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View Full Version : The Octopi - Family Octopodidae



mrbheagney
09-02-2008, 17:51
One of the most interesting animals you can encounter on the reef is the Octopus. Belonging to the Phylum Mollusca the Octopus have completely lost their shell allowing them to squeeze in a coke bottle, this is a great advantage when you are so tasty and have to hide from predators during the day. That's also whey they are mostly nocturnally active.



They posses acute, colour vision and have eight legs all covered in powerful suckers that provide a continuous stream of sensory information regarding their surroundings. They have the ability to change colour in an instantly, going white when threatened and deep red when excited. They can also manipulate their skin to form different textures allowing them to resemble the reef, or a sponge, blending into the surrounding to go unnoticed.



All octopi have a powerful beak and can inflict a nasty bite. They crunch through shellfish and crabs as a mainstay in their diet. A big pile of broken shells and crab legs are a clue to an octopus lair, they often remove prey to the lair to feast in relative security. Some are also poisonous including the highly venomous Blue Ring Octopus - a tiny species that lives in the warmer waters of the Pacific. The bite from this guy can be fatal in a couple of hours. This species was made famous by the Bond flick "Octo*****".



Octopus display a high degree of intelligence and have been shown to solve complex puzzles. One university began to lose valuable tropical fish test subjects and suspected theft by a student. A recording system was set up to observe the labs and when the tapes were played they showed an octopus removing the lid and climbing out of its tank before making its way to the fish tank and securing a meal after which it returned to its own tank and neatly replaced the lid. This is a natural behaviour as they often close the door of their reef hiding place with a rock and they do cross land naturally also when hunting in tide pools during low tide. They normally move by walking on their tentacles but during flight from a predator they can move incredibly fast using jet propulsion but tire quickly. As a last resort they can fire a cloud of ink to cover their escape. They also have very powerful regeneration abilities and will quickly replace a leg lost in battle.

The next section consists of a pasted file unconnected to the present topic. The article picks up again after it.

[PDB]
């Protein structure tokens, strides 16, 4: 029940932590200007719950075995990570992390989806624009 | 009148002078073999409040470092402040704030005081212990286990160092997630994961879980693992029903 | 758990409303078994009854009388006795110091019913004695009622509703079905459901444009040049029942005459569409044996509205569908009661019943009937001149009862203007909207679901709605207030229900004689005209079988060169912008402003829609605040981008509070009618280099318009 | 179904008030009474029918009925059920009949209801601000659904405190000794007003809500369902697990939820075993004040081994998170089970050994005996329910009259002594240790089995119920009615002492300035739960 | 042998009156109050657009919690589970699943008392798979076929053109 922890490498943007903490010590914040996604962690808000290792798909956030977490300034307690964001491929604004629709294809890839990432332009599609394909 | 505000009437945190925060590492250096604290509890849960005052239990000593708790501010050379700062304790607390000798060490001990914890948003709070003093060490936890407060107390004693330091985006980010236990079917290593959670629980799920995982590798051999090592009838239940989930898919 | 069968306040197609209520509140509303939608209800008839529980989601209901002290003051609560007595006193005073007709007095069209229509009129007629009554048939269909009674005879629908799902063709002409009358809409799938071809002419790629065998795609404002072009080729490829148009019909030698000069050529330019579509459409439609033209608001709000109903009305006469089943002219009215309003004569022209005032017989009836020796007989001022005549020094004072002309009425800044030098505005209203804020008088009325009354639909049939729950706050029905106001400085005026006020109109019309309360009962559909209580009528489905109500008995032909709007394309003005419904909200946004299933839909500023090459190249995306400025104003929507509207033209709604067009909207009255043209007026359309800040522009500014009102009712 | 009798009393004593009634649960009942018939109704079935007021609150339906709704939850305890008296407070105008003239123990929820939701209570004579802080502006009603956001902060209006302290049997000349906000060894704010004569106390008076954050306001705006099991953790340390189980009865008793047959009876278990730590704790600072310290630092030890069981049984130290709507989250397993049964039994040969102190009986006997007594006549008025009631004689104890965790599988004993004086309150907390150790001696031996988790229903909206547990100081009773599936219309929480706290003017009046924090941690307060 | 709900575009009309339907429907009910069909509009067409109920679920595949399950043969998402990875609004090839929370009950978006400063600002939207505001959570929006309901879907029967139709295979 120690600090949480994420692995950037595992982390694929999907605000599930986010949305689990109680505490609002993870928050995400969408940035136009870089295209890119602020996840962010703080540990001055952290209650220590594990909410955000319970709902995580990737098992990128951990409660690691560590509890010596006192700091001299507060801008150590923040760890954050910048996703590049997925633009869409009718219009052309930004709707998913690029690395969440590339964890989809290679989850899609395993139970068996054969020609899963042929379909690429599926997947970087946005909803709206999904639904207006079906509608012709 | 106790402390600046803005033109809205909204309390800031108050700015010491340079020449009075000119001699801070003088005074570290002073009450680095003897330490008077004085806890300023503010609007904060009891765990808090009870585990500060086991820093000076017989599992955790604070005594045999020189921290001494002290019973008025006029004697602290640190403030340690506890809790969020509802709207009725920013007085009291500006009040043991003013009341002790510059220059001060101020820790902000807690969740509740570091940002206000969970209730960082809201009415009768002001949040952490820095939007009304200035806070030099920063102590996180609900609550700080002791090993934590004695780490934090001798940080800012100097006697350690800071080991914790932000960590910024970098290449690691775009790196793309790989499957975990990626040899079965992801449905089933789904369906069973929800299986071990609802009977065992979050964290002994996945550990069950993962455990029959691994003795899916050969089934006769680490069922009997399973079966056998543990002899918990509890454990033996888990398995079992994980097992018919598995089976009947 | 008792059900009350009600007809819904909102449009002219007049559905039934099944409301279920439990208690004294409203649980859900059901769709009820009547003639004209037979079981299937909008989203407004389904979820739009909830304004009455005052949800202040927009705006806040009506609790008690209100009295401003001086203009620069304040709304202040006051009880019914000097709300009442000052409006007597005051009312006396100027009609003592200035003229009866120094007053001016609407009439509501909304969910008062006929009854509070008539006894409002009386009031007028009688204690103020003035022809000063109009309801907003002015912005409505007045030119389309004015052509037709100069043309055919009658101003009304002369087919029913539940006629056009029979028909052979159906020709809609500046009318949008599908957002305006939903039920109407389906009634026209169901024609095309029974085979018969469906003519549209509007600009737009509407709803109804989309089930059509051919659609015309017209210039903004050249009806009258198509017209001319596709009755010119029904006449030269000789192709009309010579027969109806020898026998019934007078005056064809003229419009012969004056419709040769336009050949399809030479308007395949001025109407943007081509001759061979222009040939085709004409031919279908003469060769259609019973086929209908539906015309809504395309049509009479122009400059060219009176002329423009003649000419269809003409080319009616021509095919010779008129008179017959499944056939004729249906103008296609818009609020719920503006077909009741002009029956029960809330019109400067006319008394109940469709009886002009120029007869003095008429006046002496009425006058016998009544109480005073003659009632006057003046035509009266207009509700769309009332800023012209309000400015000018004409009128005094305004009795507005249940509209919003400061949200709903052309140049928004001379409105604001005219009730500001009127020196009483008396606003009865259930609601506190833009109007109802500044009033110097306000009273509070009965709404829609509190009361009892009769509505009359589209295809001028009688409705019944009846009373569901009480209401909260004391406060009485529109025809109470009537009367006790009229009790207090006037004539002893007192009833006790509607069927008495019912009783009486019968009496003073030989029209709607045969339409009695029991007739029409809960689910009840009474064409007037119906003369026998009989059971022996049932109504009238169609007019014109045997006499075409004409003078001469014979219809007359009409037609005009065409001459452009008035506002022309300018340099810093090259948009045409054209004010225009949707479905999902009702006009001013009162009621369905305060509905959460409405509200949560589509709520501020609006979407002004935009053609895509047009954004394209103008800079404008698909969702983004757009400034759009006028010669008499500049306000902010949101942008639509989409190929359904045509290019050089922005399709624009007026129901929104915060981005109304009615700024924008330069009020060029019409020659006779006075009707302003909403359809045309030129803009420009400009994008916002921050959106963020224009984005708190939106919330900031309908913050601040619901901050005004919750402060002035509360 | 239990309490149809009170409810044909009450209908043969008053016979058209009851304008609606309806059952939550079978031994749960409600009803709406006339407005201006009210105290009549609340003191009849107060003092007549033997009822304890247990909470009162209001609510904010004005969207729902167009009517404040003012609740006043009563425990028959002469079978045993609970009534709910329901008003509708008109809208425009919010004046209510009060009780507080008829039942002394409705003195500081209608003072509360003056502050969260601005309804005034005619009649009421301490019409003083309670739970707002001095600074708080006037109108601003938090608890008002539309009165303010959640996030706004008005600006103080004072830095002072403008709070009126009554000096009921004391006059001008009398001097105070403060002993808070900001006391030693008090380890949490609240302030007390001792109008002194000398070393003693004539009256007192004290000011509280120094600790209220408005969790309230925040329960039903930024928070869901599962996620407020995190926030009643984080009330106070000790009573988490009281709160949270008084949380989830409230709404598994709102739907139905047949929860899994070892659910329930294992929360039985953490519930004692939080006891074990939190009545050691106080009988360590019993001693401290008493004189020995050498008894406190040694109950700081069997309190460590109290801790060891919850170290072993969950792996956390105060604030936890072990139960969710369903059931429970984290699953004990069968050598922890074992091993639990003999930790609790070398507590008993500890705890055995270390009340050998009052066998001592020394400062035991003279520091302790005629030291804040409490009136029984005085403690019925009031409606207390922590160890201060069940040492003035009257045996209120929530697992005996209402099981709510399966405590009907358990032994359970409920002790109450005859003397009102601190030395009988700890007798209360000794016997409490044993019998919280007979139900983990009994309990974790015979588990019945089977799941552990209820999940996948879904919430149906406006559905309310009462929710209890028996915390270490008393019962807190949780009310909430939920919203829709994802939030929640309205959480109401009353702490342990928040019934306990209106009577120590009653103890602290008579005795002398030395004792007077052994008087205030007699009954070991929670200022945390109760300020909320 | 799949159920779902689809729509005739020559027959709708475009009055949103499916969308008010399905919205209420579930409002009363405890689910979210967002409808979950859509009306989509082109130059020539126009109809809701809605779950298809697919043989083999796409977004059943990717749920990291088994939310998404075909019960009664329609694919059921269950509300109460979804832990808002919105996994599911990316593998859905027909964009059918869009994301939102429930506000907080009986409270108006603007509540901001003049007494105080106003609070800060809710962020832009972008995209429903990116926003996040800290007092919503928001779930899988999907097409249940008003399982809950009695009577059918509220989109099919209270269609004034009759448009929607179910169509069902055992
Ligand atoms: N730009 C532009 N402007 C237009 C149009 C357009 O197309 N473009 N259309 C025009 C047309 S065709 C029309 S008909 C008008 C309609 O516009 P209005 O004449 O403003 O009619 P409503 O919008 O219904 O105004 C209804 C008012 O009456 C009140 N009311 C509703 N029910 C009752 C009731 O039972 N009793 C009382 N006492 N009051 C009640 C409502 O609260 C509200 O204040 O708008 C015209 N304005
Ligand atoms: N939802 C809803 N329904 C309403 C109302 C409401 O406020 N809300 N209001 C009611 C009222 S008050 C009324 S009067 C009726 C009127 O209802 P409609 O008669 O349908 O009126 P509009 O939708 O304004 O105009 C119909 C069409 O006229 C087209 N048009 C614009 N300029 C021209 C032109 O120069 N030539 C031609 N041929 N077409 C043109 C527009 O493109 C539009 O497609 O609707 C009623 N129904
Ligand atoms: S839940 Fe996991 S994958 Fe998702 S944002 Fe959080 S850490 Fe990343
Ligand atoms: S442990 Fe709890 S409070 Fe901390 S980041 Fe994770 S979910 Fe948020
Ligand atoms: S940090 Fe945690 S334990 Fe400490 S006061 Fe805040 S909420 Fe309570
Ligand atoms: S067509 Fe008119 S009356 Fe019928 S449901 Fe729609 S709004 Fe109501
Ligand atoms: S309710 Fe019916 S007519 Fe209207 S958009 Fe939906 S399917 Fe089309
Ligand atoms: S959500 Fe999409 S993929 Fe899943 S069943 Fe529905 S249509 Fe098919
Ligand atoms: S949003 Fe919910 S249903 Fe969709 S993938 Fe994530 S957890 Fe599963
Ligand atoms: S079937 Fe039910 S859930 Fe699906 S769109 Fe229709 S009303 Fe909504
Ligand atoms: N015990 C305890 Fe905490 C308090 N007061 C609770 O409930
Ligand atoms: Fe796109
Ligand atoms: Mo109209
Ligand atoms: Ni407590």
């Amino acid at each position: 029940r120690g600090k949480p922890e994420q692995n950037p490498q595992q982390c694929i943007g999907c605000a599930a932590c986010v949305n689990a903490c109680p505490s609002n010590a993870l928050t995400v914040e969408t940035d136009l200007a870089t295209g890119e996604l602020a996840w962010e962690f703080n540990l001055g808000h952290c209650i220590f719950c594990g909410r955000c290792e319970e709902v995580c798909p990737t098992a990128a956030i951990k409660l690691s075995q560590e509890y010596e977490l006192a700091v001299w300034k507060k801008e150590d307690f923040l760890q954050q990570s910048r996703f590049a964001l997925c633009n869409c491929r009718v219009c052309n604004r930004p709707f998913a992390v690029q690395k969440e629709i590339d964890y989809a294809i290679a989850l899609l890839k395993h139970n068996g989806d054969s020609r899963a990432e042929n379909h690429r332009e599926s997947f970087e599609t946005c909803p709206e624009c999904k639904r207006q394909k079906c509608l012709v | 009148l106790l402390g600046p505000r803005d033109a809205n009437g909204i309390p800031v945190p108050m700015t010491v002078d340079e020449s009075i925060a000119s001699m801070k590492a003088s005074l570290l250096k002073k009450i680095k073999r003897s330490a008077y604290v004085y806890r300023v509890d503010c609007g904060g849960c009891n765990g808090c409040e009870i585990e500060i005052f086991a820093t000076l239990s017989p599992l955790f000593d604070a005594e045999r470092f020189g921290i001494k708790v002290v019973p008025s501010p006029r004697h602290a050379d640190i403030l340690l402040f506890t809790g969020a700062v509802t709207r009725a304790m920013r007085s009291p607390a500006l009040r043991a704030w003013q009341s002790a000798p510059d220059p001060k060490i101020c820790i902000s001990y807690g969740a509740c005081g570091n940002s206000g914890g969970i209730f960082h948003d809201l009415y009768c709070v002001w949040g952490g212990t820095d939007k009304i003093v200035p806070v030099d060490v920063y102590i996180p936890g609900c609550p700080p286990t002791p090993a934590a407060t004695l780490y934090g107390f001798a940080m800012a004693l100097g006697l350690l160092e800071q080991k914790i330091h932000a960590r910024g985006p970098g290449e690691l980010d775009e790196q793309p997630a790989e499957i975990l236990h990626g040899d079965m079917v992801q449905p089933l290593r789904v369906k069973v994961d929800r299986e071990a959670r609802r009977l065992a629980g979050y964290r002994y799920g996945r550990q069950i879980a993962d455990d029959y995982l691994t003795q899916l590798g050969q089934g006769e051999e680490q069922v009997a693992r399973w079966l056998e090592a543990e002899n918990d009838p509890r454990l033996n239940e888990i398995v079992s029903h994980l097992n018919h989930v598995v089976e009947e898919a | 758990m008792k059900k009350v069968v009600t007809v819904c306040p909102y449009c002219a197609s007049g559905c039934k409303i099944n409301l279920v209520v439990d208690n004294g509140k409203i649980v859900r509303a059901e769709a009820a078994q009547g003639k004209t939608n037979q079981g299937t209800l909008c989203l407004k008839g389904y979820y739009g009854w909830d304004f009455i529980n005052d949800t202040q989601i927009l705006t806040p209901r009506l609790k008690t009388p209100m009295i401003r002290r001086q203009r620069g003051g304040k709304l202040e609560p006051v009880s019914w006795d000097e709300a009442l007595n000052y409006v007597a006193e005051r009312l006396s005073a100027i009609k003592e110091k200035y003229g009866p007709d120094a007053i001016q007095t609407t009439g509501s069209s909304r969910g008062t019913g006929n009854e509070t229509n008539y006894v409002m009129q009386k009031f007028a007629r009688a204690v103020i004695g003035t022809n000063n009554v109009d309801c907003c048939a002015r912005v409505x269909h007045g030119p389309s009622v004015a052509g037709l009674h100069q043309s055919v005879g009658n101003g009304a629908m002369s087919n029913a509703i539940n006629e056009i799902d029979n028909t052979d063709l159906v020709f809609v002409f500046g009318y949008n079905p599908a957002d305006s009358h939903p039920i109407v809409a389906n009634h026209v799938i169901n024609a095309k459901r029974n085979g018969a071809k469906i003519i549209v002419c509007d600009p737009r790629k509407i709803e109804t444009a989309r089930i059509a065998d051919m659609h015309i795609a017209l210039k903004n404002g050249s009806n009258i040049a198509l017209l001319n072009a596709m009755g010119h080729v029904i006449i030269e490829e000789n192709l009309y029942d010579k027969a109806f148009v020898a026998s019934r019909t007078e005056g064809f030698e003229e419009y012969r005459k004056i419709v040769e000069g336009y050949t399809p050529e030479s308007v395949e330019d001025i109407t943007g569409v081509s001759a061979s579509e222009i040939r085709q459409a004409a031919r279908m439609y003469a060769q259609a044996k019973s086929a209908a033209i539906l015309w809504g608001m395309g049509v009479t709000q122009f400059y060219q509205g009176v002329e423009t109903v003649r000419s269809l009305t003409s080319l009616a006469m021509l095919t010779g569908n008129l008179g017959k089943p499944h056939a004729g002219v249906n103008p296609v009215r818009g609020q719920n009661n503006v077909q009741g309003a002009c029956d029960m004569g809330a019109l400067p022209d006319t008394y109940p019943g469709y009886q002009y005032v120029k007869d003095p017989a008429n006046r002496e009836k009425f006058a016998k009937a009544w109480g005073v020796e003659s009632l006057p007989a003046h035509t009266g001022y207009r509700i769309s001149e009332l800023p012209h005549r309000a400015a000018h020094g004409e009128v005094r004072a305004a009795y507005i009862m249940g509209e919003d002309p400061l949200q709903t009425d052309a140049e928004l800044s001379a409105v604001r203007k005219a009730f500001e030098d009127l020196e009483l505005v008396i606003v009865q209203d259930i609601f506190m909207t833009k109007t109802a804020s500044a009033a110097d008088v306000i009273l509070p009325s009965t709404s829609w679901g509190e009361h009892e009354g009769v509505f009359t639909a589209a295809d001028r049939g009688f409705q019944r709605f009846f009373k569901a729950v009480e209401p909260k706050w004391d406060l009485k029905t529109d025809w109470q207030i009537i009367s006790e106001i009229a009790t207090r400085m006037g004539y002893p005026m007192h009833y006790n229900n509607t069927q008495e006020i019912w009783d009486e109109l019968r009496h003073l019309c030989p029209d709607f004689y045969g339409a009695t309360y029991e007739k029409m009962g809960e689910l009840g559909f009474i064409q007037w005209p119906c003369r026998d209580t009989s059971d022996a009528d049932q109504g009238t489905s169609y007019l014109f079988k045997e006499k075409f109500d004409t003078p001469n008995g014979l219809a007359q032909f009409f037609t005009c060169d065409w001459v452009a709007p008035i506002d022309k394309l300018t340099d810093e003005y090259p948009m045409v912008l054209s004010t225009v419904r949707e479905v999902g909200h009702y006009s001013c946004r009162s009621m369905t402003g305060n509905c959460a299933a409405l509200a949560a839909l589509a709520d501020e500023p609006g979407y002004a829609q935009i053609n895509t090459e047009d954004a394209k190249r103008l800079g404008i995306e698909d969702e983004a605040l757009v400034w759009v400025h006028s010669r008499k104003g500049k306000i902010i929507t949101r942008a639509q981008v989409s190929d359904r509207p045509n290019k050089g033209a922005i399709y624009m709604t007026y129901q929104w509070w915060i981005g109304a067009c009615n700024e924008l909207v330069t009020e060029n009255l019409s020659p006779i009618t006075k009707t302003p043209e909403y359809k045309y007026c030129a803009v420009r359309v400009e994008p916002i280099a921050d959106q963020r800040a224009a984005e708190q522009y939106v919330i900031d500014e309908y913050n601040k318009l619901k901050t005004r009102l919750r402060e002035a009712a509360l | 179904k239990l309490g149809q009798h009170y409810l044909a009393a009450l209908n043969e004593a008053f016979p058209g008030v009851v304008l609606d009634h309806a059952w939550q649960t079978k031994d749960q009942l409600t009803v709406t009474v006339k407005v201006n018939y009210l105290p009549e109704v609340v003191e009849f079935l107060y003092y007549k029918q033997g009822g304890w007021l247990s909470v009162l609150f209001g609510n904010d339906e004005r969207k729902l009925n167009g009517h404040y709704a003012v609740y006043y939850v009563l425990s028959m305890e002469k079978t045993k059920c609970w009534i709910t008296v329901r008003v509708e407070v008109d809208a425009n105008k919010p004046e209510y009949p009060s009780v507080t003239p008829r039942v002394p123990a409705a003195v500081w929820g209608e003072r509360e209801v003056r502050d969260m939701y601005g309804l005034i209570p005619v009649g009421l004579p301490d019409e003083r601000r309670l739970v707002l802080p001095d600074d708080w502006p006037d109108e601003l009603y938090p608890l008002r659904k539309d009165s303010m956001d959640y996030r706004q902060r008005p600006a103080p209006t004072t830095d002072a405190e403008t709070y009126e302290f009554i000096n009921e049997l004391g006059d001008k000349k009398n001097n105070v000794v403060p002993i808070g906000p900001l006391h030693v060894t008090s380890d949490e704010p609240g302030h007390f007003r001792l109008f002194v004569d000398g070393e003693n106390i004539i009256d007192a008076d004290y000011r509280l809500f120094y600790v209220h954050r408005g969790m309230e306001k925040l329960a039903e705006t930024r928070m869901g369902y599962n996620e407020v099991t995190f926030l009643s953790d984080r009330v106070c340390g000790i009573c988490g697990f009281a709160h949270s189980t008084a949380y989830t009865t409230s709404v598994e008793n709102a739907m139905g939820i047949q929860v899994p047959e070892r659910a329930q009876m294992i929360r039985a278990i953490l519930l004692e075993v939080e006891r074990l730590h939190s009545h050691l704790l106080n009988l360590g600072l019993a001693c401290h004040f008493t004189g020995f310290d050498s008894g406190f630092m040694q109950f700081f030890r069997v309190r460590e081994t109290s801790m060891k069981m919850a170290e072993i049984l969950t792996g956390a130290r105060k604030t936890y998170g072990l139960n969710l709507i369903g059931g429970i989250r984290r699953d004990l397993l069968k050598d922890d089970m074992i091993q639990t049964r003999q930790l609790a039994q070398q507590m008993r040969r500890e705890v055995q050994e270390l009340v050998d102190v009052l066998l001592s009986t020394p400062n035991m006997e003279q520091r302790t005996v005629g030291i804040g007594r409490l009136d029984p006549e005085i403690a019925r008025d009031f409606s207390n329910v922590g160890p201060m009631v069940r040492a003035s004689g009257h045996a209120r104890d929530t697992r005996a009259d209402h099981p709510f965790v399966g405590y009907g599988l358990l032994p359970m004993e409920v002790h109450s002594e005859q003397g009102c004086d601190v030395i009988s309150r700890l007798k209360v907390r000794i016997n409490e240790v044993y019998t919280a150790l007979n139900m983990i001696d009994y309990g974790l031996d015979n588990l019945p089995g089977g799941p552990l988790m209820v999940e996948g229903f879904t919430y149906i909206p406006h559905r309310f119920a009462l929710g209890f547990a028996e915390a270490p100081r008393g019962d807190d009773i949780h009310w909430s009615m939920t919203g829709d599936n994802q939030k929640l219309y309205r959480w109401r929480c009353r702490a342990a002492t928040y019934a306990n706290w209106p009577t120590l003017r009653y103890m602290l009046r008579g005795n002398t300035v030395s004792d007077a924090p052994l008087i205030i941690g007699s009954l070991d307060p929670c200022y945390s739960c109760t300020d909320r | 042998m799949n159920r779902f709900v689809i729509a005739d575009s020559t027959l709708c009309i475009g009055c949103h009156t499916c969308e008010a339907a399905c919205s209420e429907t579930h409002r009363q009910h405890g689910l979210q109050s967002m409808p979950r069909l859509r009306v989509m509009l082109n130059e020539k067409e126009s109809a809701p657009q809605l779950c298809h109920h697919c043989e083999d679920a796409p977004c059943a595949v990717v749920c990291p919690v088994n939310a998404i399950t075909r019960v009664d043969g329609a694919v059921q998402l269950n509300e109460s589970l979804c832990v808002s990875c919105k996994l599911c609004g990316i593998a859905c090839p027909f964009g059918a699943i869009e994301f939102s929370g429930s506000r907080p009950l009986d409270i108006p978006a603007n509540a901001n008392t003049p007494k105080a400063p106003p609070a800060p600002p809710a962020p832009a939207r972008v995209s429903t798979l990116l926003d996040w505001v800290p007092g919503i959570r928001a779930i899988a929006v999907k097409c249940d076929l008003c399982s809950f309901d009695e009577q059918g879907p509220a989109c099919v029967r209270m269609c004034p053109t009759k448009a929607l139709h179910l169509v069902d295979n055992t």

Incredibly tasty with tomato and onion they are an important food source for many coastal peoples but they do require a tremendous amount of tenderising before cooking. They can be located on the reef during low tide as they release a small stream of bubbles from the lair, I am not sure how.



The people of Tonga have a story that the Octopus once offered a rat a lift on its head from one island to another. When the rat jumped off at its destination it turned and laughed at the Octopus saying, "Ha Ha, look what I left on your head." When the octopus reached up and felt its head it discovered that the rat had taken a dump on the way. It is now said that the Octopus is always trying to catch the rat and in accordance with this story the localsí fish for the Octopus using a device consisting of three separate shells and materials from the coconut tree. When ready this lure has the rudimentary appearance of a rat and it is dangled in the water then jerked up and down. It is very successful at attracting Octopus which go nuts immediately on sighting it and attack it furiously. The fisherman can then life the lure out of the water with the Octopus still attached, it must be actually killed before to make it let go and flashes amazing shades upon attack of its historical foe.



This is a picture of the giant reef octopus Octopus cyanea that I took in Tonga, it has changed its skin colour and texture to match its hiding place..

Aussie
09-07-2008, 04:44
http://farm4.static.flickr.com/3020/2482075822_a7ce022e44.jpg

Cuttlefish's eye

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http://farm4.static.flickr.com/3110/2441373223_6d1d0993ec.jpg

http://farm3.static.flickr.com/2215/2395903234_1c858dde63.jpg

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